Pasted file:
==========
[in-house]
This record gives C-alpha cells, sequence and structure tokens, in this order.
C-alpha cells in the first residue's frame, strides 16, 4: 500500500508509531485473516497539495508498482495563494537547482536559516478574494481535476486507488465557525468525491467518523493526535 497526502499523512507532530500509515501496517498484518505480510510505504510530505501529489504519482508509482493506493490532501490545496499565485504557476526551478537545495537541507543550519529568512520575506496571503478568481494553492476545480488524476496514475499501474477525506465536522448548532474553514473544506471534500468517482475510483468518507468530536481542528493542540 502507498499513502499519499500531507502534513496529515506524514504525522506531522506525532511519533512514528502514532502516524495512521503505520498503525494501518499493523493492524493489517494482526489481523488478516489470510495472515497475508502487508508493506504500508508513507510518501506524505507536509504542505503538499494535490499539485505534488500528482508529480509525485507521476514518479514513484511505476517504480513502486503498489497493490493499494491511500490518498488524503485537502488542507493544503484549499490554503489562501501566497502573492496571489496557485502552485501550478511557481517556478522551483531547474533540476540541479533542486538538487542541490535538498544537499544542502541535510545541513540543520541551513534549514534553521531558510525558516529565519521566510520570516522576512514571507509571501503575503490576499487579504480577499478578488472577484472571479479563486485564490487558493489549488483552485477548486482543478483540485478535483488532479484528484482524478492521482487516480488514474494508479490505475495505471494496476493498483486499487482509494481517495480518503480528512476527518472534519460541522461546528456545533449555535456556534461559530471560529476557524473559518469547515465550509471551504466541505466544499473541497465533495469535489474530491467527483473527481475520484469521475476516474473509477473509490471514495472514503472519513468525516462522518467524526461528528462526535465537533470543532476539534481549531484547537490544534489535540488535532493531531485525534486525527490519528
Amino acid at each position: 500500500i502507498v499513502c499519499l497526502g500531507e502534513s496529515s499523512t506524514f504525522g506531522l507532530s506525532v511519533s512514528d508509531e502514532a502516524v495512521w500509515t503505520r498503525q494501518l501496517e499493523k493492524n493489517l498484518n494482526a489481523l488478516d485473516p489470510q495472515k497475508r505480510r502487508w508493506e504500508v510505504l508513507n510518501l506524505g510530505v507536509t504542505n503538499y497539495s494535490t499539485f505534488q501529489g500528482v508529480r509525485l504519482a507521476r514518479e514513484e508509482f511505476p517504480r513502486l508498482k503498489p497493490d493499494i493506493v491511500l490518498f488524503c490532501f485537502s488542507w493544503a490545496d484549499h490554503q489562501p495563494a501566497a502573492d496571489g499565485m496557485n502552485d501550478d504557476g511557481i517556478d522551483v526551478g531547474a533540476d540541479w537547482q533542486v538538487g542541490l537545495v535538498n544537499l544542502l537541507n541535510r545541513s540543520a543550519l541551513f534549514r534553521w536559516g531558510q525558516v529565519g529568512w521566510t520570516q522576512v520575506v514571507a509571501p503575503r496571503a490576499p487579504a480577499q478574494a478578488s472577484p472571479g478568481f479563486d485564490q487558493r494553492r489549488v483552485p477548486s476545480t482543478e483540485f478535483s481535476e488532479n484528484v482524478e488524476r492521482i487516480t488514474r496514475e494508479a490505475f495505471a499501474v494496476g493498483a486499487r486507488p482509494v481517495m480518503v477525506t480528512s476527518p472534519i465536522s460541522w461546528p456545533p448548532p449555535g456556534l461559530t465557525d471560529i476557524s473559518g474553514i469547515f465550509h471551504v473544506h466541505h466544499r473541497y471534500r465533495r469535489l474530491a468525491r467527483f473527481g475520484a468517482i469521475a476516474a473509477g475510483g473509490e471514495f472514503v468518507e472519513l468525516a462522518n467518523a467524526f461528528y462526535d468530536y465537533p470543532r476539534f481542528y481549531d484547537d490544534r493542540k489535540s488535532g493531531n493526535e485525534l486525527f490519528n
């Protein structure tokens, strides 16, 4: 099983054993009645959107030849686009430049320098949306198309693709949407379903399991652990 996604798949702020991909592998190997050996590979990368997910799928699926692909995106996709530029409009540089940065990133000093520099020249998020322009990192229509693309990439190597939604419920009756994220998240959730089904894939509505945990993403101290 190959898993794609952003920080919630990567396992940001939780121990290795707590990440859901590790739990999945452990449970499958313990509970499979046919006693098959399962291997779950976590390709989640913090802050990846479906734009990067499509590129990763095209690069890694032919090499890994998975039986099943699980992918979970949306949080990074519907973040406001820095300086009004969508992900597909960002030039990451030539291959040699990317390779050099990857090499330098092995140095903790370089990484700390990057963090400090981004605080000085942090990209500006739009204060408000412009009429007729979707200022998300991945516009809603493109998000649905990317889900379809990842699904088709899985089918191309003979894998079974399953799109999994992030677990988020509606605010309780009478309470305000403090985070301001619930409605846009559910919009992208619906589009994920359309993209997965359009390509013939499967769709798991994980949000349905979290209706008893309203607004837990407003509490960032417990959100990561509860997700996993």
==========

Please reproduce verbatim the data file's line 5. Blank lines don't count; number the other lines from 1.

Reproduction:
């Protein structure tokens, strides 16, 4: 099983054993009645959107030849686009430049320098949306198309693709949407379903399991652990 996604798949702020991909592998190997050996590979990368997910799928699926692909995106996709530029409009540089940065990133000093520099020249998020322009990192229509693309990439190597939604419920009756994220998240959730089904894939509505945990993403101290 190959898993794609952003920080919630990567396992940001939780121990290795707590990440859901590790739990999945452990449970499958313990509970499979046919006693098959399962291997779950976590390709989640913090802050990846479906734009990067499509590129990763095209690069890694032919090499890994998975039986099943699980992918979970949306949080990074519907973040406001820095300086009004969508992900597909960002030039990451030539291959040699990317390779050099990857090499330098092995140095903790370089990484700390990057963090400090981004605080000085942090990209500006739009204060408000412009009429007729979707200022998300991945516009809603493109998000649905990317889900379809990842699904088709899985089918191309003979894998079974399953799109999994992030677990988020509606605010309780009478309470305000403090985070301001619930409605846009559910919009992208619906589009994920359309993209997965359009390509013939499967769709798991994980949000349905979290209706008893309203607004837990407003509490960032417990959100990561509860997700996993």